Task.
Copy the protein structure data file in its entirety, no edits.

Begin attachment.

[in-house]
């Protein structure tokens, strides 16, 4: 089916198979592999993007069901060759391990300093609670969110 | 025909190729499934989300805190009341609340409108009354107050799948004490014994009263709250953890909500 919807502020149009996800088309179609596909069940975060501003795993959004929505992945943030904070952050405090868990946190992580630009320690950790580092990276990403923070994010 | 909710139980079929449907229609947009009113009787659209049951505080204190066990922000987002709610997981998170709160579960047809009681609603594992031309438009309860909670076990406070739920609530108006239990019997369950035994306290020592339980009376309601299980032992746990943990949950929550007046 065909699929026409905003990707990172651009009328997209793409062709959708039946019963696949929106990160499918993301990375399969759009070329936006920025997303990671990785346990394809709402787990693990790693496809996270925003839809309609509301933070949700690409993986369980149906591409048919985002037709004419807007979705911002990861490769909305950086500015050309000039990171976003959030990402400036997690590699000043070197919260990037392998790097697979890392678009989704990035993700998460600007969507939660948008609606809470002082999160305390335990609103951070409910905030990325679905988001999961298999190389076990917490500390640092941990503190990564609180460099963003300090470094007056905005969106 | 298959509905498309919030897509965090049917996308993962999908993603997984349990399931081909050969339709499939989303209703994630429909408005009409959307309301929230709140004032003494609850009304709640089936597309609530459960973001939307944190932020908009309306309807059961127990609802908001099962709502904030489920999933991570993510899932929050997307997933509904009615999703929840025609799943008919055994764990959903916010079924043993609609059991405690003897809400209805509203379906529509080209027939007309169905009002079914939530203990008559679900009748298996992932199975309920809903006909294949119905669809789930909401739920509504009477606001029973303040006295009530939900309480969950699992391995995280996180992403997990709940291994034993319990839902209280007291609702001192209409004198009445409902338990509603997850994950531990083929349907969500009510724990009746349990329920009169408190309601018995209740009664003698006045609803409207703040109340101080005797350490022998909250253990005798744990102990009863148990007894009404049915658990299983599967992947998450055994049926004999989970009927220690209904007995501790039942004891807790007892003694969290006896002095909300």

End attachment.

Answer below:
[in-house]
């Protein structure tokens, strides 16, 4: 089916198979592999993007069901060759391990300093609670969110 | 025909190729499934989300805190009341609340409108009354107050799948004490014994009263709250953890909500 919807502020149009996800088309179609596909069940975060501003795993959004929505992945943030904070952050405090868990946190992580630009320690950790580092990276990403923070994010 | 909710139980079929449907229609947009009113009787659209049951505080204190066990922000987002709610997981998170709160579960047809009681609603594992031309438009309860909670076990406070739920609530108006239990019997369950035994306290020592339980009376309601299980032992746990943990949950929550007046 065909699929026409905003990707990172651009009328997209793409062709959708039946019963696949929106990160499918993301990375399969759009070329936006920025997303990671990785346990394809709402787990693990790693496809996270925003839809309609509301933070949700690409993986369980149906591409048919985002037709004419807007979705911002990861490769909305950086500015050309000039990171976003959030990402400036997690590699000043070197919260990037392998790097697979890392678009989704990035993700998460600007969507939660948008609606809470002082999160305390335990609103951070409910905030990325679905988001999961298999190389076990917490500390640092941990503190990564609180460099963003300090470094007056905005969106 | 298959509905498309919030897509965090049917996308993962999908993603997984349990399931081909050969339709499939989303209703994630429909408005009409959307309301929230709140004032003494609850009304709640089936597309609530459960973001939307944190932020908009309306309807059961127990609802908001099962709502904030489920999933991570993510899932929050997307997933509904009615999703929840025609799943008919055994764990959903916010079924043993609609059991405690003897809400209805509203379906529509080209027939007309169905009002079914939530203990008559679900009748298996992932199975309920809903006909294949119905669809789930909401739920509504009477606001029973303040006295009530939900309480969950699992391995995280996180992403997990709940291994034993319990839902209280007291609702001192209409004198009445409902338990509603997850994950531990083929349907969500009510724990009746349990329920009169408190309601018995209740009664003698006045609803409207703040109340101080005797350490022998909250253990005798744990102990009863148990007894009404049915658990299983599967992947998450055994049926004999989970009927220690209904007995501790039942004891807790007892003694969290006896002095909300």